Killings perpetrated in 2018
Civilian killings near armed encounter sites and excessive use of force against protesters continued sporadically in 2018. These killings triggered several large protests across the Kashmir Valley that included long spells of strikes and demonstrations by college students. For instance, on 27 January 2018, three civilians were reportedly killed and several injured in Shopian district when army personnel fired at protesters, some of whom were reportedly throwing stones at security forces.

The killings sparked large protests across southern Kashmir for several days. Chief Minister Mehbooba Mufti announced a magistrate-level inquiry, and the state police filed a FIR against army personnel of 10 Garhwal Rifles under sections 302 (murder) and 307 (attempt to murder) 124 of the Ranbir Penal Code.125 One of the army officers involved in the incident petitioned the Supreme Court of India to cancel the FIR. Consequently, on 5 March 2018, the court ordered Jammu and Kashmir authorities to halt all investigations until its final verdict.

In another incident, on 4 March 2018, four civilians and two men suspected of belonging to an armed group were killed in a gun fight with the Indian Army in Pahnoo area of Shopian district. The Indian Army claimed the civilians killed in the incident were “linked with militancy”. This claim was disputed by several state assembly legislators and political parties who called for an independent investigation into the killings. Chief Minister Mehbooba Mufti said she was “deeply distressed” by the civilian deaths in Shopian. The police are reportedly investigating the incident, but there is no information on the status of the probe.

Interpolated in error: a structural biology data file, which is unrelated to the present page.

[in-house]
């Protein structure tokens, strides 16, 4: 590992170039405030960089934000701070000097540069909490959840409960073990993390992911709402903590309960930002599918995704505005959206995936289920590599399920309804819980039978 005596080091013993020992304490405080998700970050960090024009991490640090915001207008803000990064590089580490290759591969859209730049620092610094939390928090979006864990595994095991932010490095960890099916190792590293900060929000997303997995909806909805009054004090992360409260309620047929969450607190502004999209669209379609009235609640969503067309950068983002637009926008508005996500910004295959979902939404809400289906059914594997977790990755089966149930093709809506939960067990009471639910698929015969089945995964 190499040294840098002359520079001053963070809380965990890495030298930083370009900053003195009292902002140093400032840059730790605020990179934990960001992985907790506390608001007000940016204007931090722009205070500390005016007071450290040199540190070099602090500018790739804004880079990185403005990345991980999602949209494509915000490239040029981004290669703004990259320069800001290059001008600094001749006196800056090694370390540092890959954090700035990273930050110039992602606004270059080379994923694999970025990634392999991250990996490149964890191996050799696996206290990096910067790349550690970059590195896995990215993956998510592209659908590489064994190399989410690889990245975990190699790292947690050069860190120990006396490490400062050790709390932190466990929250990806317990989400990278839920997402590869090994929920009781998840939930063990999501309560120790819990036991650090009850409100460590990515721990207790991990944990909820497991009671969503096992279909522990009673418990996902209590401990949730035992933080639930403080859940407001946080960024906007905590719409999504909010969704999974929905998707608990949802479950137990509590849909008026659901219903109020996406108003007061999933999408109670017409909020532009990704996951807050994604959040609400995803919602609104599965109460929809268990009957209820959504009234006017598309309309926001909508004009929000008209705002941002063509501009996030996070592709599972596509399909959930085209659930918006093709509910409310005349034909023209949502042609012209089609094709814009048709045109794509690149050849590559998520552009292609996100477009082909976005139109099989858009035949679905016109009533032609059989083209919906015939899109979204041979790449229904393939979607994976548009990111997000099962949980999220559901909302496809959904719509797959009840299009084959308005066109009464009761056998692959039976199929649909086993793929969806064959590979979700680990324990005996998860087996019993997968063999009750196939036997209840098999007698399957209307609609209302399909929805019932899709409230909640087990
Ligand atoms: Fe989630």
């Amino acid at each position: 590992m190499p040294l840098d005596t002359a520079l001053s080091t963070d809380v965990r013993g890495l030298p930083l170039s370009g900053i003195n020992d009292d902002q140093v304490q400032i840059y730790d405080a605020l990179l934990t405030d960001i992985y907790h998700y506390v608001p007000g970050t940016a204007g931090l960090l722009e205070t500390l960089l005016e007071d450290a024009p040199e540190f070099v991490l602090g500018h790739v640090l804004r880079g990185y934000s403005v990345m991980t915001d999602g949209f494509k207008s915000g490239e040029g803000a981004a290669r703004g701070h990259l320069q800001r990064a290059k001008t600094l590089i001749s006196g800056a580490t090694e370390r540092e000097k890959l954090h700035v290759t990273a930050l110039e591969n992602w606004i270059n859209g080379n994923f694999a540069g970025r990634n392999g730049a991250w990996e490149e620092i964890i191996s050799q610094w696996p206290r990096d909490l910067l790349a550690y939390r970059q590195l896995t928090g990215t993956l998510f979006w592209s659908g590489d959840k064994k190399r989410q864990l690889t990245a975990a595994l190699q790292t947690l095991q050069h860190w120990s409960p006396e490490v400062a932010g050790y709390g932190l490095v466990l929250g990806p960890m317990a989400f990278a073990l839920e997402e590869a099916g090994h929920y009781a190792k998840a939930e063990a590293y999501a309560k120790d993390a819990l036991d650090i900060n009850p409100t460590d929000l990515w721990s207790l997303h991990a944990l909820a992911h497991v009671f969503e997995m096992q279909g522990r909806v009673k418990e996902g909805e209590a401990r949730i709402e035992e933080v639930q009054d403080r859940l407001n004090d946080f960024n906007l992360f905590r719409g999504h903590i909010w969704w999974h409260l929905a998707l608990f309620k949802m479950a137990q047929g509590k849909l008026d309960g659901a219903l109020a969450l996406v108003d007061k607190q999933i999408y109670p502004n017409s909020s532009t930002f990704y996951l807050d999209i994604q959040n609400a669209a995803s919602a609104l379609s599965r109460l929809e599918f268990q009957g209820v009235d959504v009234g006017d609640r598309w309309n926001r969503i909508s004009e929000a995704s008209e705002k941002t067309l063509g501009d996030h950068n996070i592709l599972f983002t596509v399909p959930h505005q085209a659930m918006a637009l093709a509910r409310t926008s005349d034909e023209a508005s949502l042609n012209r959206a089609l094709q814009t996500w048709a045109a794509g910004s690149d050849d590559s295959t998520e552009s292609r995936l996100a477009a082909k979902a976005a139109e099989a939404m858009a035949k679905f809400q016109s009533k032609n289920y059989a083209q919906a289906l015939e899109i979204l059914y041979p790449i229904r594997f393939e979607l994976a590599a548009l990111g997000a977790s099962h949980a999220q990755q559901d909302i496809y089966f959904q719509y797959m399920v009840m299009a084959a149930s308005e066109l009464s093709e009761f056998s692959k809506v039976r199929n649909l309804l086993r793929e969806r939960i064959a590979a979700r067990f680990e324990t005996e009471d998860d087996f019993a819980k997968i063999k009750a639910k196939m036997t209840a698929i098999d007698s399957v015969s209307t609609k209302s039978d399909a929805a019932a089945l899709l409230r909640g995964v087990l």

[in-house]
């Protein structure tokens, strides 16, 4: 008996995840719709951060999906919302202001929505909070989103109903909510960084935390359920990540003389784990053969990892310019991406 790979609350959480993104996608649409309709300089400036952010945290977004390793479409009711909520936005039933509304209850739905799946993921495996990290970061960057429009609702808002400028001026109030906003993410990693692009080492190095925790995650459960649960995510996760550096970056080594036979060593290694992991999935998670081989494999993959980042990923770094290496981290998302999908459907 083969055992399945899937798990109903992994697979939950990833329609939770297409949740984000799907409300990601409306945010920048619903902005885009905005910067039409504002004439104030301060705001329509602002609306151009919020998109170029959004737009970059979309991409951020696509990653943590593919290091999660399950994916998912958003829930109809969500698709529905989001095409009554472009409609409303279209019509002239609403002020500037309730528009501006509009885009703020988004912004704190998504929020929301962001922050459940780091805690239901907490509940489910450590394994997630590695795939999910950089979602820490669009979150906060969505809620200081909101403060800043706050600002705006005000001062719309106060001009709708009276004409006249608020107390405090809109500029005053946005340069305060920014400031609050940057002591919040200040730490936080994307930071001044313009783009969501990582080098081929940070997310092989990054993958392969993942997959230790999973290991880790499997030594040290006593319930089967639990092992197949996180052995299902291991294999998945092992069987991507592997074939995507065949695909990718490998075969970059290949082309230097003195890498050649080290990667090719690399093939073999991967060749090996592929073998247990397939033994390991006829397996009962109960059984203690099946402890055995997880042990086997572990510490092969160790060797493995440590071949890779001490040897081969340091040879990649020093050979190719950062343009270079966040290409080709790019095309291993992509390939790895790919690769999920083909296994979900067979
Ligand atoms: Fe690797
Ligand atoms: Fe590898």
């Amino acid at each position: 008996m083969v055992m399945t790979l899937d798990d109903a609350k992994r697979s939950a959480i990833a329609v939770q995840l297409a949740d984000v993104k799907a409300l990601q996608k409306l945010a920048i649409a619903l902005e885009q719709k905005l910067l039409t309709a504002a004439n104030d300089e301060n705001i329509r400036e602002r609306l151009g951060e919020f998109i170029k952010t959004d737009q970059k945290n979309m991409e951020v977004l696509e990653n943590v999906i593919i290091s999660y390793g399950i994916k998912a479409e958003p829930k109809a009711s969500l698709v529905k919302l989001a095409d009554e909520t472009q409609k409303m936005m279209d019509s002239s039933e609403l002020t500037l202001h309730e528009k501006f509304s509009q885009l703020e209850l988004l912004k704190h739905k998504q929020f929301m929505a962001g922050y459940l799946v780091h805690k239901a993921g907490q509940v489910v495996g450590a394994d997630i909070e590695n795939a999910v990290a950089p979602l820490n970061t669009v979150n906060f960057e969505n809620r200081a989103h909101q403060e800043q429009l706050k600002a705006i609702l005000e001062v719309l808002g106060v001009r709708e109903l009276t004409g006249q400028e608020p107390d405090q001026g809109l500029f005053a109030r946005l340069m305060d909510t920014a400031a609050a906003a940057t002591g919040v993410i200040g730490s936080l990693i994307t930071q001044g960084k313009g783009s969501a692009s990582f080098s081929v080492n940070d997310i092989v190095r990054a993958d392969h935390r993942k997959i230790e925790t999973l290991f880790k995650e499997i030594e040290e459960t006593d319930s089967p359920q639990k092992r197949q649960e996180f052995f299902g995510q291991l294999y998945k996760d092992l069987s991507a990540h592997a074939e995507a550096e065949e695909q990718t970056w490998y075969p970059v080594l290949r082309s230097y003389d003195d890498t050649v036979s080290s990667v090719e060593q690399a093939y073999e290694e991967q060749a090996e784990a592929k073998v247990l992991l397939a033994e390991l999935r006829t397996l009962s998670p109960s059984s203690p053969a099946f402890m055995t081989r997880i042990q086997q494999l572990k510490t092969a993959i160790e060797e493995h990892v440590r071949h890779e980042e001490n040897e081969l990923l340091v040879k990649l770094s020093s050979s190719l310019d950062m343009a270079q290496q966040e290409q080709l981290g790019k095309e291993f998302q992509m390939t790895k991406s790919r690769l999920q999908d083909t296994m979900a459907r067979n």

On 1 April 2018, 4 civilians, 13 armed group members and 3 security forces personnel were killed in 3 separate gun battles between security forces and armed groups in Shopian and Anantnag districts. The civilian killings were followed by days of protests across the Kashmir Valley, including by students.

Use of pellet-firing shotgun
One of most dangerous weapons used against protesters during the unrest in 2016 was the pellet-firing shotgun, which is a 12-gauge pump-action shotgun that fires metal pellets. It was deployed by the Central Reserve Police Force and the Jammu and Kashmir Police against protesters, some of whom were throwing stones.

The Central Reserve Police Force claims the pellet-firing shotgun is the “least lethal” option they have at their disposal for crowd-control. However, pellet shotgun use by law enforcement agencies resulted in multiple deaths and serious injuries of hundreds civilians between 2016 and 2018. According to official figures presented in the Parliament, 17 people were killed by pellet injuries between July 2016 and August 2017.